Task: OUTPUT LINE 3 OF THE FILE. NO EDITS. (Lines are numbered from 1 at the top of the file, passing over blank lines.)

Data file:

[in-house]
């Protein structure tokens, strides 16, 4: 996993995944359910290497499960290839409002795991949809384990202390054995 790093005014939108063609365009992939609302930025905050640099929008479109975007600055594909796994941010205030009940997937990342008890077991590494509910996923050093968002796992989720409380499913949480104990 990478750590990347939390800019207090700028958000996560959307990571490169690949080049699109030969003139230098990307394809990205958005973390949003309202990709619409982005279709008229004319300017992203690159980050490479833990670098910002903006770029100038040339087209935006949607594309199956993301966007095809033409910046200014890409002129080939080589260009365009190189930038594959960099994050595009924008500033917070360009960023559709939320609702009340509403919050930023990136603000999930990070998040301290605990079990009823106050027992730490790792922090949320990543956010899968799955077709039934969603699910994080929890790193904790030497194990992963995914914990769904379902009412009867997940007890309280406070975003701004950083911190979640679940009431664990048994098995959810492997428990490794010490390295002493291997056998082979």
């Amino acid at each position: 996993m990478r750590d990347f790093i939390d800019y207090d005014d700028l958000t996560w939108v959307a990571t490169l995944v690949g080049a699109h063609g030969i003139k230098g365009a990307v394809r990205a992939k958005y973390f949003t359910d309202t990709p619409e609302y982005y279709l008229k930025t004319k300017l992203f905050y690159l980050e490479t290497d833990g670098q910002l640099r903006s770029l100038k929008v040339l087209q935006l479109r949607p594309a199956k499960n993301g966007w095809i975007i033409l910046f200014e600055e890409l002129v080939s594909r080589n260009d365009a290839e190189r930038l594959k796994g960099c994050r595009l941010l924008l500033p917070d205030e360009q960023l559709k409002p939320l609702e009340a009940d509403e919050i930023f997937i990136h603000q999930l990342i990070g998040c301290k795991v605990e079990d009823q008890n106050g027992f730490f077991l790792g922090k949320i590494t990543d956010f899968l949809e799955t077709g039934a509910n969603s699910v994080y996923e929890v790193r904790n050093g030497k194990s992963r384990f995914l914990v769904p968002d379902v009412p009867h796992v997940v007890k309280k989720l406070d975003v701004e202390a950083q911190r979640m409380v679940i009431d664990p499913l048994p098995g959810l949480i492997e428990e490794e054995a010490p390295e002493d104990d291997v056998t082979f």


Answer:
């Amino acid at each position: 996993m990478r750590d990347f790093i939390d800019y207090d005014d700028l958000t996560w939108v959307a990571t490169l995944v690949g080049a699109h063609g030969i003139k230098g365009a990307v394809r990205a992939k958005y973390f949003t359910d309202t990709p619409e609302y982005y279709l008229k930025t004319k300017l992203f905050y690159l980050e490479t290497d833990g670098q910002l640099r903006s770029l100038k929008v040339l087209q935006l479109r949607p594309a199956k499960n993301g966007w095809i975007i033409l910046f200014e600055e890409l002129v080939s594909r080589n260009d365009a290839e190189r930038l594959k796994g960099c994050r595009l941010l924008l500033p917070d205030e360009q960023l559709k409002p939320l609702e009340a009940d509403e919050i930023f997937i990136h603000q999930l990342i990070g998040c301290k795991v605990e079990d009823q008890n106050g027992f730490f077991l790792g922090k949320i590494t990543d956010f899968l949809e799955t077709g039934a509910n969603s699910v994080y996923e929890v790193r904790n050093g030497k194990s992963r384990f995914l914990v769904p968002d379902v009412p009867h796992v997940v007890k309280k989720l406070d975003v701004e202390a950083q911190r979640m409380v679940i009431d664990p499913l048994p098995g959810l949480i492997e428990e490794e054995a010490p390295e002493d104990d291997v056998t082979f």